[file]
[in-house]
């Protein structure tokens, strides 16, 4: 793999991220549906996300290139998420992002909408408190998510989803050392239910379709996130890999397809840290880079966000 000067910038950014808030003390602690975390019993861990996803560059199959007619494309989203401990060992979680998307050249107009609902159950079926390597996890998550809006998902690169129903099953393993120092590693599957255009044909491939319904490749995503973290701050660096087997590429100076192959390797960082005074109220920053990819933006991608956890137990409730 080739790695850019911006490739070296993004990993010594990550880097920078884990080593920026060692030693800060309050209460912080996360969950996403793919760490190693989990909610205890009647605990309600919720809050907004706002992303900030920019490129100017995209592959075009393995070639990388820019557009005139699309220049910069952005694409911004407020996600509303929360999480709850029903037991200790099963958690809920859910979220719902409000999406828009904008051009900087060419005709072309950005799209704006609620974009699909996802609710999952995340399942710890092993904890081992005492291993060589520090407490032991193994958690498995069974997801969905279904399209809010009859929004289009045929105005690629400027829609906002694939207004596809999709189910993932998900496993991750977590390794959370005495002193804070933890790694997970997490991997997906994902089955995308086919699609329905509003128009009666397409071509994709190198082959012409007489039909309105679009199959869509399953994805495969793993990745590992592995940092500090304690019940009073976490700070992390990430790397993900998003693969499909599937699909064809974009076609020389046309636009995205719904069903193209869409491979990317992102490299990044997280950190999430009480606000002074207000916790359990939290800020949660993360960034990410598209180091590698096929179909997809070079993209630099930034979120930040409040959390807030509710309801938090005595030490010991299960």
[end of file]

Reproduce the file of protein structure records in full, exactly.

[in-house]
């Protein structure tokens, strides 16, 4: 793999991220549906996300290139998420992002909408408190998510989803050392239910379709996130890999397809840290880079966000 000067910038950014808030003390602690975390019993861990996803560059199959007619494309989203401990060992979680998307050249107009609902159950079926390597996890998550809006998902690169129903099953393993120092590693599957255009044909491939319904490749995503973290701050660096087997590429100076192959390797960082005074109220920053990819933006991608956890137990409730 080739790695850019911006490739070296993004990993010594990550880097920078884990080593920026060692030693800060309050209460912080996360969950996403793919760490190693989990909610205890009647605990309600919720809050907004706002992303900030920019490129100017995209592959075009393995070639990388820019557009005139699309220049910069952005694409911004407020996600509303929360999480709850029903037991200790099963958690809920859910979220719902409000999406828009904008051009900087060419005709072309950005799209704006609620974009699909996802609710999952995340399942710890092993904890081992005492291993060589520090407490032991193994958690498995069974997801969905279904399209809010009859929004289009045929105005690629400027829609906002694939207004596809999709189910993932998900496993991750977590390794959370005495002193804070933890790694997970997490991997997906994902089955995308086919699609329905509003128009009666397409071509994709190198082959012409007489039909309105679009199959869509399953994805495969793993990745590992592995940092500090304690019940009073976490700070992390990430790397993900998003693969499909599937699909064809974009076609020389046309636009995205719904069903193209869409491979990317992102490299990044997280950190999430009480606000002074207000916790359990939290800020949660993360960034990410598209180091590698096929179909997809070079993209630099930034979120930040409040959390807030509710309801938090005595030490010991299960």